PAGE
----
Official statistics from the 41st World Series of Poker currently running at the Rio in Las Vegas indicate that through the first 56 events, there have been 65,647 entries, surpassing last year's total entries including the main event of 60,875. And this year's main event registration numbers have yet to be recorded!
Judging by the interest in the main event so far, the organisers expect another bumper registration field over the four Day 1 heats which started Monday with the Day 1a field already attracting 1,125 players.
Last year's main event entries were lower than those in 2008, probably because of the depressed economic environment, but still reached 6,494 players, generating a $61,043,600 prize pool that enabled 648 entrants to cash. Winner Joe Cada collected a paycheck of $8,547,042 as the winner and he's back for more this year.
Monday saw the beginning, and the end, of the last of the preliminary events leading up to the main event.
In event 54, the $1,000 buy-in No-Limit Hold'em competition Dutch player Marcel Vonk outplayed a final table comprised of David Peters, Henrik Tollefsen, Nathan Jessen, Matthew Lupton, Dustin Dorrance-Bowman, Mehul Chaudhari, Paul Kerr and Espen Moen who returned for a fourth day of action on Monday afternoon as survivors of an original field of 3,844.
Late Monday night Vonk finally dispatched his heads up opponent David Peters after a three-and-a-half hour roller coaster of a grand finale that saw the chip lead change several times.
Vonk, who is something of a strategist and has authored several articles on the game, claimed his first WSOP bracelet and the main prize of $570,960, whilst his very worthy opponent collected a consolation second placing check for $350,803.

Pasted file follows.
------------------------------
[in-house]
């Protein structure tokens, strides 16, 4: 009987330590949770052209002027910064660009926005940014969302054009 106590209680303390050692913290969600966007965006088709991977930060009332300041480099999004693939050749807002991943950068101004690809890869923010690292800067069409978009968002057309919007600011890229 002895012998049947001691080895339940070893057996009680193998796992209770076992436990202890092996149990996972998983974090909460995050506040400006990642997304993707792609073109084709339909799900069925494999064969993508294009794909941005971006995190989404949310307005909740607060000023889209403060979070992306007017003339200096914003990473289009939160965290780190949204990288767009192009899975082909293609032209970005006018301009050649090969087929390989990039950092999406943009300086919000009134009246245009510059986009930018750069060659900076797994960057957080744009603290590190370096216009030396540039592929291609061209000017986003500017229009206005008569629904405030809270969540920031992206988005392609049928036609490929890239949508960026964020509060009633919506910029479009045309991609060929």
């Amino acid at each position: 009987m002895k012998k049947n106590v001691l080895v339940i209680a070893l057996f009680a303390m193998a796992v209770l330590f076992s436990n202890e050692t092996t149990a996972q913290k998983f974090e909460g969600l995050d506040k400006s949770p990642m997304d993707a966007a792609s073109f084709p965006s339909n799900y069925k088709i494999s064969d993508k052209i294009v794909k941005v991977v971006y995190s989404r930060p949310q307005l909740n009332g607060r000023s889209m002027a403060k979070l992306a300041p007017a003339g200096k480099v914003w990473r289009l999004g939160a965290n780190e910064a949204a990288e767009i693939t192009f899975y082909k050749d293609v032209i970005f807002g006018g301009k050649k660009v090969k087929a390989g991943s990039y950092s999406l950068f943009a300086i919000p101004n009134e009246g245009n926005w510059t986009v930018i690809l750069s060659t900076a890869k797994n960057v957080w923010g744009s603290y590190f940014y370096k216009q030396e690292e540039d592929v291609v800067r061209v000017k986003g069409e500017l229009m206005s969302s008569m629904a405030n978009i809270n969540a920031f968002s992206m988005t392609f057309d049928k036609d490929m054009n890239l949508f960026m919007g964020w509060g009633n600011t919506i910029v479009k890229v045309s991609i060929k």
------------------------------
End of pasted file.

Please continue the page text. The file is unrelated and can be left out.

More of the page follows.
After a protracted heads up that saw the final two contestants swopping the chip lead repeatedly and some very large pots, event 56, the $2,500 buy-in No-Limit Hold'em competition and the last of the preliminary events came to a conclusion in the small hours of Monday morning after a hard four day slog.
The nine players on the final table reconvened Monday afternoon to decide the issue, and by late that night Tomer Berda and Vladimir Kochelaevskiy had started a hard-fought heads up that was to last for several hours with extreme, multi-million chip swings in the fortunes of both.
By level 33 and the early hours of the morning it was a wrap, with Tomar Berda taking his first bracelet and the main prize of $825,976 and his truly tough opponent heading to the cashier and a second place payout of $510,939.
This event, like many at the WSOP, attracted some of the best players in the world. Chris Moneymaker, Daniel Negreanu and Ivan Demidov are just a few of the 1,941 players who started out initially but did not advance to the final table.
Alfonso Amendola was the first of the final tablers to go, followed by Joseph Curcio and then Ali Alawadhi in the seventh spot. Hungcheng Hung fell in 6th and Mike Wattel managed to keep going on a short stack until be busted out at 5th, with Salvatore Bonavena joining him through the exit door in 4th.
When Bryan Porter was eliminated in the number three spot for $353,260, it set the scene for a great heads up between Berda and Kochelaevskiy.
Source: InfoPowa News